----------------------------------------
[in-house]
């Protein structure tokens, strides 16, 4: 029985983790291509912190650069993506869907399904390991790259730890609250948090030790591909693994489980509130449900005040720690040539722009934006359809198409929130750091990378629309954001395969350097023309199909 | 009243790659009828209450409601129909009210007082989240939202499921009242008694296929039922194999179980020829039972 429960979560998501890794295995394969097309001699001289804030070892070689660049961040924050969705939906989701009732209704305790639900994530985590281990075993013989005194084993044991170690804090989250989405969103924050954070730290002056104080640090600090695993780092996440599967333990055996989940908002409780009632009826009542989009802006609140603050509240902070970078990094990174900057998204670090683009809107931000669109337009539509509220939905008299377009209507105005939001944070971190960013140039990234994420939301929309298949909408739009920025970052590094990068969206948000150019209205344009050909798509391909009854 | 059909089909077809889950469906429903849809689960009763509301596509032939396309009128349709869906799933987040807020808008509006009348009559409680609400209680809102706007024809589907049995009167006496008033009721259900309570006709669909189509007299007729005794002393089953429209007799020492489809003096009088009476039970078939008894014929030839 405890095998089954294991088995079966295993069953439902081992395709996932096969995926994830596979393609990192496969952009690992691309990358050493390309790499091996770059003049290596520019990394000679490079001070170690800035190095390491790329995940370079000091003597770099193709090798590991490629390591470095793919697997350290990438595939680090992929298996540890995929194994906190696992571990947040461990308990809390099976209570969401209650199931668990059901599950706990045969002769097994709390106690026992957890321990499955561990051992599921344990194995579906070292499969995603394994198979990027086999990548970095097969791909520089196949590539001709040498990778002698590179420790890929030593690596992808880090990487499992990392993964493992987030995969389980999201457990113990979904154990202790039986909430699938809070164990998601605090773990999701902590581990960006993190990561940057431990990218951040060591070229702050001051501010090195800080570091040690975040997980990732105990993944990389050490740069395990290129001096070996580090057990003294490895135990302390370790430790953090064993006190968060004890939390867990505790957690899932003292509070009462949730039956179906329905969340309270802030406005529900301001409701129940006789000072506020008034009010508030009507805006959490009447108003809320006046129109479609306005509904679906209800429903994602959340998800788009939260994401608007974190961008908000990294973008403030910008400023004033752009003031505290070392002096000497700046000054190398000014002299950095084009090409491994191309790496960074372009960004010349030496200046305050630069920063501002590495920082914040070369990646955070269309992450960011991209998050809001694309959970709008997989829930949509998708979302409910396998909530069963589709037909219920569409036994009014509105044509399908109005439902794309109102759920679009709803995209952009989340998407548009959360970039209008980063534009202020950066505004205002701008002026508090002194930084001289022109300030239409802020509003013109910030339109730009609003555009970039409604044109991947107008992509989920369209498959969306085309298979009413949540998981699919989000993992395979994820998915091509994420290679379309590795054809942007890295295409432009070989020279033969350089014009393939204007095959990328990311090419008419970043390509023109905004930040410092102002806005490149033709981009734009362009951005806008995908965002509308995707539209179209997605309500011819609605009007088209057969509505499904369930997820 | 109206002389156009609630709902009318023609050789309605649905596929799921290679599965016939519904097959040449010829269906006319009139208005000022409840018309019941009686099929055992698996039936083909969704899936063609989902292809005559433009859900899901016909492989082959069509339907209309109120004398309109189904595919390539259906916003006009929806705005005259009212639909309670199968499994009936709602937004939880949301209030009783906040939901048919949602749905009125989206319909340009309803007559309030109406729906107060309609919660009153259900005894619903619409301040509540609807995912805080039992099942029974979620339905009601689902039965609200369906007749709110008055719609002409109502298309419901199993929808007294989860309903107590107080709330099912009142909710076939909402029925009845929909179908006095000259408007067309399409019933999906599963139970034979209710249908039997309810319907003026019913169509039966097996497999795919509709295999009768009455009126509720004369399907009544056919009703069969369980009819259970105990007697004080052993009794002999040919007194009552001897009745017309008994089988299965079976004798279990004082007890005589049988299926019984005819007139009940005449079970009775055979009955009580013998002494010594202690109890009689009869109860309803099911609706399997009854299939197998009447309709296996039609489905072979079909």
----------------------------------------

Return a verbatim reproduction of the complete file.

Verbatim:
[in-house]
């Protein structure tokens, strides 16, 4: 029985983790291509912190650069993506869907399904390991790259730890609250948090030790591909693994489980509130449900005040720690040539722009934006359809198409929130750091990378629309954001395969350097023309199909 | 009243790659009828209450409601129909009210007082989240939202499921009242008694296929039922194999179980020829039972 429960979560998501890794295995394969097309001699001289804030070892070689660049961040924050969705939906989701009732209704305790639900994530985590281990075993013989005194084993044991170690804090989250989405969103924050954070730290002056104080640090600090695993780092996440599967333990055996989940908002409780009632009826009542989009802006609140603050509240902070970078990094990174900057998204670090683009809107931000669109337009539509509220939905008299377009209507105005939001944070971190960013140039990234994420939301929309298949909408739009920025970052590094990068969206948000150019209205344009050909798509391909009854 | 059909089909077809889950469906429903849809689960009763509301596509032939396309009128349709869906799933987040807020808008509006009348009559409680609400209680809102706007024809589907049995009167006496008033009721259900309570006709669909189509007299007729005794002393089953429209007799020492489809003096009088009476039970078939008894014929030839 405890095998089954294991088995079966295993069953439902081992395709996932096969995926994830596979393609990192496969952009690992691309990358050493390309790499091996770059003049290596520019990394000679490079001070170690800035190095390491790329995940370079000091003597770099193709090798590991490629390591470095793919697997350290990438595939680090992929298996540890995929194994906190696992571990947040461990308990809390099976209570969401209650199931668990059901599950706990045969002769097994709390106690026992957890321990499955561990051992599921344990194995579906070292499969995603394994198979990027086999990548970095097969791909520089196949590539001709040498990778002698590179420790890929030593690596992808880090990487499992990392993964493992987030995969389980999201457990113990979904154990202790039986909430699938809070164990998601605090773990999701902590581990960006993190990561940057431990990218951040060591070229702050001051501010090195800080570091040690975040997980990732105990993944990389050490740069395990290129001096070996580090057990003294490895135990302390370790430790953090064993006190968060004890939390867990505790957690899932003292509070009462949730039956179906329905969340309270802030406005529900301001409701129940006789000072506020008034009010508030009507805006959490009447108003809320006046129109479609306005509904679906209800429903994602959340998800788009939260994401608007974190961008908000990294973008403030910008400023004033752009003031505290070392002096000497700046000054190398000014002299950095084009090409491994191309790496960074372009960004010349030496200046305050630069920063501002590495920082914040070369990646955070269309992450960011991209998050809001694309959970709008997989829930949509998708979302409910396998909530069963589709037909219920569409036994009014509105044509399908109005439902794309109102759920679009709803995209952009989340998407548009959360970039209008980063534009202020950066505004205002701008002026508090002194930084001289022109300030239409802020509003013109910030339109730009609003555009970039409604044109991947107008992509989920369209498959969306085309298979009413949540998981699919989000993992395979994820998915091509994420290679379309590795054809942007890295295409432009070989020279033969350089014009393939204007095959990328990311090419008419970043390509023109905004930040410092102002806005490149033709981009734009362009951005806008995908965002509308995707539209179209997605309500011819609605009007088209057969509505499904369930997820 | 109206002389156009609630709902009318023609050789309605649905596929799921290679599965016939519904097959040449010829269906006319009139208005000022409840018309019941009686099929055992698996039936083909969704899936063609989902292809005559433009859900899901016909492989082959069509339907209309109120004398309109189904595919390539259906916003006009929806705005005259009212639909309670199968499994009936709602937004939880949301209030009783906040939901048919949602749905009125989206319909340009309803007559309030109406729906107060309609919660009153259900005894619903619409301040509540609807995912805080039992099942029974979620339905009601689902039965609200369906007749709110008055719609002409109502298309419901199993929808007294989860309903107590107080709330099912009142909710076939909402029925009845929909179908006095000259408007067309399409019933999906599963139970034979209710249908039997309810319907003026019913169509039966097996497999795919509709295999009768009455009126509720004369399907009544056919009703069969369980009819259970105990007697004080052993009794002999040919007194009552001897009745017309008994089988299965079976004798279990004082007890005589049988299926019984005819007139009940005449079970009775055979009955009580013998002494010594202690109890009689009869109860309803099911609706399997009854299939197998009447309709296996039609489905072979079909």